Fernando Alonso rolls on with mission ’33’ and is in the best position of any non-Red Bull driver to claim a victory which would re-write the F1 history books.
Alonso is regarded by many as one of the top talents to have graced the Formula 1 scene, and certainly one of the most complete drivers currently active in the series.
Two world titles on his CV back that up, though Alonso during his career has not always made the best choices when it comes to moving between teams.
No matter, as his latest one is proving to be a masterstroke, Alonso leaving Alpine behind for Aston Martin, who went from striving to become a midfield leader like Alpine, to skipping the queue as current ‘best of the rest’ behind Red Bull.
Alonso then has not been this close to the winning scene in Formula 1 since his Ferrari days, and indeed, the calendar has now flicked past 10 years since Alonso last took to the top step of the podium, when he drove his Ferrari to victory at the 2013 Spanish Grand Prix.
Now, a home race win would for many drivers would be perfectly acceptable to cap a career, but not for Alonso. After four P3 finishes from five grands prix so far in F1 2023, being the supporting act on the podium is no longer enough.
That 33rd career victory which has eluded Alonso for so long is the one he craves, though in a season so far completely dominated by Red Bull, while that achievement feels so close, in a way it is yet still so far.
Alonso then will probably need a helping hand to take the chequered flag once more, but it does not necessarily need to be Red Bull handing him the win on a silver platter, indeed the ideal circuit could be what tips the scales in Alonso’s favour.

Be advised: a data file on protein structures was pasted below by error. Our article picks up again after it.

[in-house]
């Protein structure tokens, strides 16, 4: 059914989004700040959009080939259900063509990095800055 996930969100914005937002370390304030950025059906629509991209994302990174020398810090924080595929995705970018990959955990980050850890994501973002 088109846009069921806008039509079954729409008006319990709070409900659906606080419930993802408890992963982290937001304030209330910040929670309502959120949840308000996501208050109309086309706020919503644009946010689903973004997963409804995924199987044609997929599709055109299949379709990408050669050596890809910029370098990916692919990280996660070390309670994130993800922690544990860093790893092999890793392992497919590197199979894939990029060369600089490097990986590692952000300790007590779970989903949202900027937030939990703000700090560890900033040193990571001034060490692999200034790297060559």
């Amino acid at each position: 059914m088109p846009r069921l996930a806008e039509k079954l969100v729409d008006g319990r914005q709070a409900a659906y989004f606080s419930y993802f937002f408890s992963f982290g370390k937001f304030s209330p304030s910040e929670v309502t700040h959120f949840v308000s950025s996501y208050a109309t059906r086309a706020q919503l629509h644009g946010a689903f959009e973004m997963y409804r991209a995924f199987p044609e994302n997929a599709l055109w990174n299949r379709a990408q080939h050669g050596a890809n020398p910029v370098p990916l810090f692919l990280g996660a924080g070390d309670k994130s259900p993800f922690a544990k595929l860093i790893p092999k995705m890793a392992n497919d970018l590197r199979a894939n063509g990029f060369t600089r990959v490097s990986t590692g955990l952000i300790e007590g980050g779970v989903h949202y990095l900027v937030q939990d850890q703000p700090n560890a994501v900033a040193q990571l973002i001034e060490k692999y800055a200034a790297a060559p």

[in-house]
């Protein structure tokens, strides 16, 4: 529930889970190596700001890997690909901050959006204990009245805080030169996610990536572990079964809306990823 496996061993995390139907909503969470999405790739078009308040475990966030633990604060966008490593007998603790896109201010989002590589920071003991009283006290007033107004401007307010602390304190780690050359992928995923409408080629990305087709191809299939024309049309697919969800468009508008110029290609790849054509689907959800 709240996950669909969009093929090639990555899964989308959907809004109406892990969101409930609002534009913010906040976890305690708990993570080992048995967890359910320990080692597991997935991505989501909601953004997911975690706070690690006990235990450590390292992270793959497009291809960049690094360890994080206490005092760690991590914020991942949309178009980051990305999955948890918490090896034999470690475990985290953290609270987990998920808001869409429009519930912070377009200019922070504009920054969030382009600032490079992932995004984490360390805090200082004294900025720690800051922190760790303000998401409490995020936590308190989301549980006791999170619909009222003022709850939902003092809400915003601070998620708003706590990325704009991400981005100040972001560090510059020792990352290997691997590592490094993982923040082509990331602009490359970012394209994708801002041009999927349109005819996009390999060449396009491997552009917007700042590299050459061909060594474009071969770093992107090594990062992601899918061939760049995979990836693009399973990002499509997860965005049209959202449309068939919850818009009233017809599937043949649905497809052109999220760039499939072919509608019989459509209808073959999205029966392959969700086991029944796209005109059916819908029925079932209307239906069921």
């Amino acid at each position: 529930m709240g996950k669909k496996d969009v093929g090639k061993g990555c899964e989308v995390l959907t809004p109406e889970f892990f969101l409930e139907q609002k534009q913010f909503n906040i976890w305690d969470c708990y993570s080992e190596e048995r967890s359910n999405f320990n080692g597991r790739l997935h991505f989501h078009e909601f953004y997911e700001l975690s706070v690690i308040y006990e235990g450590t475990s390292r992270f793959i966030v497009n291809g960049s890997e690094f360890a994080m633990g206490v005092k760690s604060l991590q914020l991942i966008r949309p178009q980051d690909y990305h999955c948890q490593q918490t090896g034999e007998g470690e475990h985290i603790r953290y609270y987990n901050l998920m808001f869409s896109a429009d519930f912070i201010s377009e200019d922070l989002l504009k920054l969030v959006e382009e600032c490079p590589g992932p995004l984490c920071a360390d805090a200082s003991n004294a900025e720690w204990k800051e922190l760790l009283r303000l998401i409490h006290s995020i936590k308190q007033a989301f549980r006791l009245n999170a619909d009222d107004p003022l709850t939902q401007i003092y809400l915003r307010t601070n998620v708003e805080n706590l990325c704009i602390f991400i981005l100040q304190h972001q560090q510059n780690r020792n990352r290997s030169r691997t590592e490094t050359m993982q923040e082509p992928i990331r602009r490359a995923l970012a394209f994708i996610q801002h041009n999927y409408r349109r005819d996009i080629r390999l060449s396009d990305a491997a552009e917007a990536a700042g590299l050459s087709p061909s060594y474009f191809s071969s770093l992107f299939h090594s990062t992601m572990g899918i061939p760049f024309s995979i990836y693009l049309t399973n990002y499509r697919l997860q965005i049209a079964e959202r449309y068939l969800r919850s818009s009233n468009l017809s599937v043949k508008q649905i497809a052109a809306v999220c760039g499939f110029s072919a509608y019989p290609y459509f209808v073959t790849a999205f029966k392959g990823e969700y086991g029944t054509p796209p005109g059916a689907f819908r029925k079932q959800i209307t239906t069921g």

“I would say the slower speeds of the championship,” Alonso told Sky Sports F1 when asked where victory could come in F1 2023. “Let’s say Monaco, Budapest, Singapore.
“This kind of circuit I think we put our main hopes at the moment.”
The Monaco Grand Prix is the obvious standout, a venue which rewards driver bravery and precision like perhaps no other, and where that game-changing DRS system on the Red Bull RB19 will play less of a pivotal role.
So, if Alonso claims P1 in Monaco, or wherever his barren spell may end, if it happens, then he will simply shatter the record for the longest streak between Formula 1 victories.
As previously mentioned, Alonso is now north of 10 years since he last won at the 2013 Spanish GP, and for comparison, the longest existing example belongs to Riccardo Patrese, who went six years, six months and 28 days between winning the 1983 South African Grand Prix and the 1990 San Marino GP.
The only other driver to have gone more than six years between wins is McLaren’s founder Bruce McLaren, with a gap of six years and six days separating his Monaco 1962 and Belgium 1968 wins.
But when discussing the scenario where a driver is victorious again after such a long wait, the one which truly comes to mind is Kimi Raikkonen’s hilarious reaction when he snapped his own unwanted streak.
Having not won since the 2013 season-opener, Raikkonen’s wait went all the way to the 2018 United States GP, and after claiming his 21st and final grand prix win, he would exclaim on the radio: “F**king finally!”
There will never be another one like Kimi Raikkonen, but expect similar relief plus grand celebrations should Alonso secure career victory number 33, and a set a record which really would take some serious beating.